Other technical advantages of the present invention will be readily apparent to one skilled in the art from the following figures, descriptions, and claims.

BRIEF DESCRIPTION OF THE DRAWINGS

For a more complete understanding of the present invention, and the advantages thereof, reference is now made to the following descriptions taken in connection with the accompanying drawings, in which:

FIG. 1 is an exploded assembly diagram illustrating a system for manufacturing a photocathode in accordance with an embodiment of the present invention;

FIG. 2 is an exploded section diagram of the system illustrated in FIG. 1 taken along the line 2--2 of FIG. 1; and

FIG. 3 is an assembled section view of the system illustrated in FIG. 2.

DETAILED DESCRIPTION OF THE DRAWINGS

Embodiments of the present invention and the advantages thereof are best understood by referring to the following description and drawings, wherein like numerals are used for like and corresponding parts of the various drawings.

FIG. 1 is an exploded assembly view of a system 10 for manufacturing a photocathode 12 in accordance with an embodiment of the present invention. System 10 comprises a housing 14 and a retainer 16. Retainer 16 is disposed within housing 14 and translates independently within housing 14 along an axis 18.

Housing 14 comprises a base 20 and a cap 22. Cap 22 comprises a flange 24 to engage a corresponding recess 26 in base 20 to secure cap 22 to base 20. For example, cap 22 may be secured to base 20 using a snap-lock method of attachment; however, other suitable methods may be used to secure cap 22 to base 20. In the embodiment illustrated in FIG. 1, housing 14 is constructed from a plurality of components to facilitate maintenance or replacement of housing 14; however, housing 14 may also be constructed as a single unit.

Cap 22 comprises an opening 28 to relieve a pressure differential between an internal area 30 of housing 14 and an area external to housing 14. For example, opening 28 may be used to relieve a pressure differential resulting from the movement of retainer 16 within housing 14. Base 20 and cap 22 may be constructed from nylon to protect photocathode 12 from scratches and provide chemical resistance to polishing compound material properties. However, base 20 and cap 22 may be constructed using other suitable non-scratching and chemically resistant materials.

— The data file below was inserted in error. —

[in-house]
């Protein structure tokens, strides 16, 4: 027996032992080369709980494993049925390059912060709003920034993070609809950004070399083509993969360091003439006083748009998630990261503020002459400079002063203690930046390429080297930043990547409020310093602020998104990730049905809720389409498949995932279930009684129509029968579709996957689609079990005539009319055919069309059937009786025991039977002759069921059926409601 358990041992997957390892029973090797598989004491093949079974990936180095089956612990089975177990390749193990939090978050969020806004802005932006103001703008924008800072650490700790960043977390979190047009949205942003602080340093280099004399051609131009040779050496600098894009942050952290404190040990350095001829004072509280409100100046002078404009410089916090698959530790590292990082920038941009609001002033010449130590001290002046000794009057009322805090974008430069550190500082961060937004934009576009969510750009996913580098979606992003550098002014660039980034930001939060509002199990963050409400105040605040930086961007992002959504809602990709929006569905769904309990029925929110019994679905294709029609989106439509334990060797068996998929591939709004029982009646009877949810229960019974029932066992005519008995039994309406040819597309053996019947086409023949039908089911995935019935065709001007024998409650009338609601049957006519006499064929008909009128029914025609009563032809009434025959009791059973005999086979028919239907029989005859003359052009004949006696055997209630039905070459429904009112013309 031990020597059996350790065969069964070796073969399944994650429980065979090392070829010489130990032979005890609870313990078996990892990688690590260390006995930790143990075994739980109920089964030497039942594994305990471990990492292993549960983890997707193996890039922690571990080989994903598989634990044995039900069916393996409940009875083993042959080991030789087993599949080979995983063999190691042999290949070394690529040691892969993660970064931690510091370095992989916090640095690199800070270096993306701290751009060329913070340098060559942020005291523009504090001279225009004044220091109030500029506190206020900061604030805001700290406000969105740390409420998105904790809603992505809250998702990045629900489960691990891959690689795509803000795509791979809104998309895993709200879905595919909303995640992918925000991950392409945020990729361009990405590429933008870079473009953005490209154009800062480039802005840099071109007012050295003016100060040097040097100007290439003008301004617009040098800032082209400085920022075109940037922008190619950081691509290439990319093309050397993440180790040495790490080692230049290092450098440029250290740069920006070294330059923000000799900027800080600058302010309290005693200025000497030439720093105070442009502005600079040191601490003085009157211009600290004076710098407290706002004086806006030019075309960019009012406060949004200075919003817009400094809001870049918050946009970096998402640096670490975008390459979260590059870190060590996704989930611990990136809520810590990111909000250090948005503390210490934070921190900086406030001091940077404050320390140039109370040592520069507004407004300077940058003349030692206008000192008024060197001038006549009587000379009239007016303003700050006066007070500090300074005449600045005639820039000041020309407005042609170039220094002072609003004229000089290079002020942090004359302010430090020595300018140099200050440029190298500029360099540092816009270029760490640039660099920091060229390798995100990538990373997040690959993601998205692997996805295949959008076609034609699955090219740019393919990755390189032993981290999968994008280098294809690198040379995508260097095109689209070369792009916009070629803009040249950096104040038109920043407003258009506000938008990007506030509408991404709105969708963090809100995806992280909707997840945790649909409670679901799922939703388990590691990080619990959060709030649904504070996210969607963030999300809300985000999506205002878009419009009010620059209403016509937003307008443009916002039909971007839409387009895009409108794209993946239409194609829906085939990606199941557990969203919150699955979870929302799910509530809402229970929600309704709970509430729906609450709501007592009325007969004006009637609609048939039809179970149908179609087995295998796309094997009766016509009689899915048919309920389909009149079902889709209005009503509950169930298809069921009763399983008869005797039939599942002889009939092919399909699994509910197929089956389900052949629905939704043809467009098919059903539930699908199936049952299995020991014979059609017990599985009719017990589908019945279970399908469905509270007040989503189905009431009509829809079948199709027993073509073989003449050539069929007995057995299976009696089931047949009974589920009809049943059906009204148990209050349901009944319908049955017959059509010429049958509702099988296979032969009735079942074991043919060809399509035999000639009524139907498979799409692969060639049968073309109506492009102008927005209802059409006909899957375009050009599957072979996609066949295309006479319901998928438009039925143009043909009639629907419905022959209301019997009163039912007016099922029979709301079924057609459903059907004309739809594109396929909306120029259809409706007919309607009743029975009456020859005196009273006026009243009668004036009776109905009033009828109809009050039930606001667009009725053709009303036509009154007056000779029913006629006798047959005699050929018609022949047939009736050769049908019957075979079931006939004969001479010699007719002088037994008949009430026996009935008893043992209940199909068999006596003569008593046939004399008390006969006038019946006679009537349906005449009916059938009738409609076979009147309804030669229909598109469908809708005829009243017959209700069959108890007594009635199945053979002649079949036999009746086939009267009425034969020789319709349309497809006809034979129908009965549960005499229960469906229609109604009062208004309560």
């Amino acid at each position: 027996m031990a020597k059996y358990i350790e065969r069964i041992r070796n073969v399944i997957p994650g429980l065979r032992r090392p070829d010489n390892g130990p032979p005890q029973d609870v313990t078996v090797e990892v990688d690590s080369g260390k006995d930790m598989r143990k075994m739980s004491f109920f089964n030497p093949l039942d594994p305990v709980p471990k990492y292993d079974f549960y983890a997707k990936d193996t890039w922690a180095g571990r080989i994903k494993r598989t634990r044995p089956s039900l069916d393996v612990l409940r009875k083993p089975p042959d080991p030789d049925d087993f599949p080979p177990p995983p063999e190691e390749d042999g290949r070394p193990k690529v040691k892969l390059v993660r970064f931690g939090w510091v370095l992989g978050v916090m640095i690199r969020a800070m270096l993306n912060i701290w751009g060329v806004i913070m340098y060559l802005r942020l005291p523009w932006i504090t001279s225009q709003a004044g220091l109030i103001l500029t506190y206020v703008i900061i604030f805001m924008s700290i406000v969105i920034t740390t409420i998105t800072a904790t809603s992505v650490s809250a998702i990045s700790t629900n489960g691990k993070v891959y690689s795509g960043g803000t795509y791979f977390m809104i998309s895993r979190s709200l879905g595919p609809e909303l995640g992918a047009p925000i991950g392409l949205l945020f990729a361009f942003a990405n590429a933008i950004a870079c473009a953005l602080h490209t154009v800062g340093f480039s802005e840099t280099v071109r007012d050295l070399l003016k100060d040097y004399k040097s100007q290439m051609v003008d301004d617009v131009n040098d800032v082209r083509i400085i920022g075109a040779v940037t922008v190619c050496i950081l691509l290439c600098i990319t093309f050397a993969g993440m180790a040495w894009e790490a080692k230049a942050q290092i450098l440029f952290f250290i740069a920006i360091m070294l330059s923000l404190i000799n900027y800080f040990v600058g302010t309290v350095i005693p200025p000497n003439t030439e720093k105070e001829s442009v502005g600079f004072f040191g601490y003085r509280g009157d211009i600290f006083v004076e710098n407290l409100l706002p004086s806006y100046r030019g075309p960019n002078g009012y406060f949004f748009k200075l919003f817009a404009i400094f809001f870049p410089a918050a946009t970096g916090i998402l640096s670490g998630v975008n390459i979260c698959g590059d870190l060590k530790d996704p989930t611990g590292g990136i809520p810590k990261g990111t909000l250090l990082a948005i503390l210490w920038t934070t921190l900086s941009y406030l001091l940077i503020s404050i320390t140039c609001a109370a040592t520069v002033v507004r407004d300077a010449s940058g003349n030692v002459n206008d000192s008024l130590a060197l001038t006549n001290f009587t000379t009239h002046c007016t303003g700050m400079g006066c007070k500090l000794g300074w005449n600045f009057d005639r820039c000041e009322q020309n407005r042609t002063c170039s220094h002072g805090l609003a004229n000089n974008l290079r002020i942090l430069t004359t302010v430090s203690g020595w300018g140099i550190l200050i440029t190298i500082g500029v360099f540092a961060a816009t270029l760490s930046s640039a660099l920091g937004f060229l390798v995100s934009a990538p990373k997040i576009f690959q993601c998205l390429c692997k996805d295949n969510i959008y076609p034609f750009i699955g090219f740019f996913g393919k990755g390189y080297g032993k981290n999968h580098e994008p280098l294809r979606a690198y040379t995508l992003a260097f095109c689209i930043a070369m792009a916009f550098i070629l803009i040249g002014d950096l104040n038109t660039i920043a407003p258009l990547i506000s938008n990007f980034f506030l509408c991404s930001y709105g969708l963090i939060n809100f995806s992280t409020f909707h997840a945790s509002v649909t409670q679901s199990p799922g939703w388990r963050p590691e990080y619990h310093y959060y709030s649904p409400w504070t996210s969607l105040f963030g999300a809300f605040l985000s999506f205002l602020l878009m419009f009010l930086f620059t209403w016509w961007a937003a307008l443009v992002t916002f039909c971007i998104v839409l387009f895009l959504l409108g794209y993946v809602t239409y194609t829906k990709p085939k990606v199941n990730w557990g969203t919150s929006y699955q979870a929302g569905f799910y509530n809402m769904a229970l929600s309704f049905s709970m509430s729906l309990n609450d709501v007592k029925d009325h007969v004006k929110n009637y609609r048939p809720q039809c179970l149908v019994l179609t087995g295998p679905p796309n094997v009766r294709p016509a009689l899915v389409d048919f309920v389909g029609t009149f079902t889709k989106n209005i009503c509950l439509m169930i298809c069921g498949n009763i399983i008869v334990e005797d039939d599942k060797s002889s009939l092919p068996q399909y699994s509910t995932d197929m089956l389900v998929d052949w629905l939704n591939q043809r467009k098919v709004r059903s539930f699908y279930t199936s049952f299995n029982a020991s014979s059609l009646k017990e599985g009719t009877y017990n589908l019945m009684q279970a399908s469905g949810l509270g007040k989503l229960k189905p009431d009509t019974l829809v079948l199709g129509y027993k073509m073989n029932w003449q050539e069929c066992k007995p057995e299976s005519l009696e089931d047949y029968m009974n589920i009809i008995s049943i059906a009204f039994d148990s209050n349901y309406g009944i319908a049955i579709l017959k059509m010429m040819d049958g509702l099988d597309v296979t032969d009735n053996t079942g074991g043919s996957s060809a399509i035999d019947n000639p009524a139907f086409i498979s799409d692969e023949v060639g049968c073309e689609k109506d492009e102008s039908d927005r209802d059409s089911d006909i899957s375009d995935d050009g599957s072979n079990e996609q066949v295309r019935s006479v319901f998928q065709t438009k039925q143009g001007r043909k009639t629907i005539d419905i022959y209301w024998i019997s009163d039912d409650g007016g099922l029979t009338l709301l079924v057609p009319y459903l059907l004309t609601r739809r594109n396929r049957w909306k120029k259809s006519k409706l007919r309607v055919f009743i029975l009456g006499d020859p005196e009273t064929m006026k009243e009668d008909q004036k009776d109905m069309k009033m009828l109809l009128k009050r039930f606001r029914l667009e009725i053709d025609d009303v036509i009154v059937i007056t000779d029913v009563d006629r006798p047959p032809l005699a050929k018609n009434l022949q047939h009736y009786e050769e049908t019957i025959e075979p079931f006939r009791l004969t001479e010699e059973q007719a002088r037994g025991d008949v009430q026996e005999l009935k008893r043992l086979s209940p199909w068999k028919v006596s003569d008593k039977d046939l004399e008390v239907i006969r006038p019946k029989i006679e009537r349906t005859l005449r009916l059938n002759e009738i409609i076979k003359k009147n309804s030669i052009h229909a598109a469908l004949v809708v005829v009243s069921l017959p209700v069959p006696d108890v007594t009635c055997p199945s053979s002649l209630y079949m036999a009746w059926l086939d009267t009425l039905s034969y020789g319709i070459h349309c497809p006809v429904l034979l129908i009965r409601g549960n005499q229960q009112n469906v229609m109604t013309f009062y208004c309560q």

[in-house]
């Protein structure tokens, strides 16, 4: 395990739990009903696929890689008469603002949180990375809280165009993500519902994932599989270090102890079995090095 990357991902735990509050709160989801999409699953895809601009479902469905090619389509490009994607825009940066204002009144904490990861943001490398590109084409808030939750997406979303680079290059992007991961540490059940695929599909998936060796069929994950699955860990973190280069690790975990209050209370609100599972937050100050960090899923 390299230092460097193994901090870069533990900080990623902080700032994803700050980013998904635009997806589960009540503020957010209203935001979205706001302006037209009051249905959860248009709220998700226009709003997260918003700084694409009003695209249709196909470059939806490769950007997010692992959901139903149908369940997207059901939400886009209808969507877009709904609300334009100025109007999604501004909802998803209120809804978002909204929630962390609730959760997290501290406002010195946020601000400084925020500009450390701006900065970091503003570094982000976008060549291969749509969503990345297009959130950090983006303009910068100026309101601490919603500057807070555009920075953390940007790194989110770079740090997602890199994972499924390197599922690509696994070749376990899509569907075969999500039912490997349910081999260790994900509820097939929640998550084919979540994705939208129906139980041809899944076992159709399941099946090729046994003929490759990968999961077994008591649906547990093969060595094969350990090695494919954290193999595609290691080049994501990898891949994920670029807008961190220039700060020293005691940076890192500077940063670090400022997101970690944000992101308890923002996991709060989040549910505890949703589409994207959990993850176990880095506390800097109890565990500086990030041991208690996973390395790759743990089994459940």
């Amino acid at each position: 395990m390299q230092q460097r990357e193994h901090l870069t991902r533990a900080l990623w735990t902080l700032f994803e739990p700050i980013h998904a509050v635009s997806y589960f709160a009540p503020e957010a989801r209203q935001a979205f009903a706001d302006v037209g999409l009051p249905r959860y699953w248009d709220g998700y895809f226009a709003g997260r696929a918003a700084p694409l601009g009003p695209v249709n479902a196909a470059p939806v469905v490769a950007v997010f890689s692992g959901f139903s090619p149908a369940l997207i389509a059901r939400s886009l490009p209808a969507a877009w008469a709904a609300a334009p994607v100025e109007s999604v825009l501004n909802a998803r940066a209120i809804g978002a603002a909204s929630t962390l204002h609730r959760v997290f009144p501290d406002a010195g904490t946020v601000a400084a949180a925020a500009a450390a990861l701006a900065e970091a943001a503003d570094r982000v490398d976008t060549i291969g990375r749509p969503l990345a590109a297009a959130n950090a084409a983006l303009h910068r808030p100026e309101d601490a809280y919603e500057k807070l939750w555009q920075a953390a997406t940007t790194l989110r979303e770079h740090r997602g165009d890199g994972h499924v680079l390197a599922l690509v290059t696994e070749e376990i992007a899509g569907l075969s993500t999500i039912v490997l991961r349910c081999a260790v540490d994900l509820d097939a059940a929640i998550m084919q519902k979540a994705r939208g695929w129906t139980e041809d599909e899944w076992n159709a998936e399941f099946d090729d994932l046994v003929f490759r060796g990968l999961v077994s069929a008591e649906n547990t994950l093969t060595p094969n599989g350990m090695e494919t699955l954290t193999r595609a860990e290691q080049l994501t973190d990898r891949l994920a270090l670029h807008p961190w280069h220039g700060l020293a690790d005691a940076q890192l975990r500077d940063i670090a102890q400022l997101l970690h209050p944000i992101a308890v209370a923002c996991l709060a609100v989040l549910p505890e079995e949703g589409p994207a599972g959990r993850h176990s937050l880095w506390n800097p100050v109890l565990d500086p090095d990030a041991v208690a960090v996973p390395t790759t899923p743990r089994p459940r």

Housing 14 also comprises a plurality of spaced apart projections 32 formed on an end 34 of housing. Projections 32 may be used to direct a polishing compound (not explicitly shown) to a polishing surface 36 of photocathode 12 as end 34 of housing 14 is translated across a polishing pad (not explicitly shown). For example, recesses 38 between adjacent projections 32 provide a path for the polishing compound to access the polishing surface 36 of photocathode 12.

Retainer 16 comprises a base 40 and a cover 42. Base 40 comprises a seating area 44 for receiving a seating surface 46 of photocathode 12. Seating area 44 may comprise a recess 48 for receiving seating surface 46 of photocathode 12; however, seating area 44 may comprise other suitable configurations for receiving various photocathode 12 configurations. Base 40 and cover 42 may be constructed from nylon to protect photocathode 12 from scratches and provide chemical resistance to polishing compound material properties. However, base 40 and cover 42 may be constructed using other suitable non-scratching and chemically resistant materials.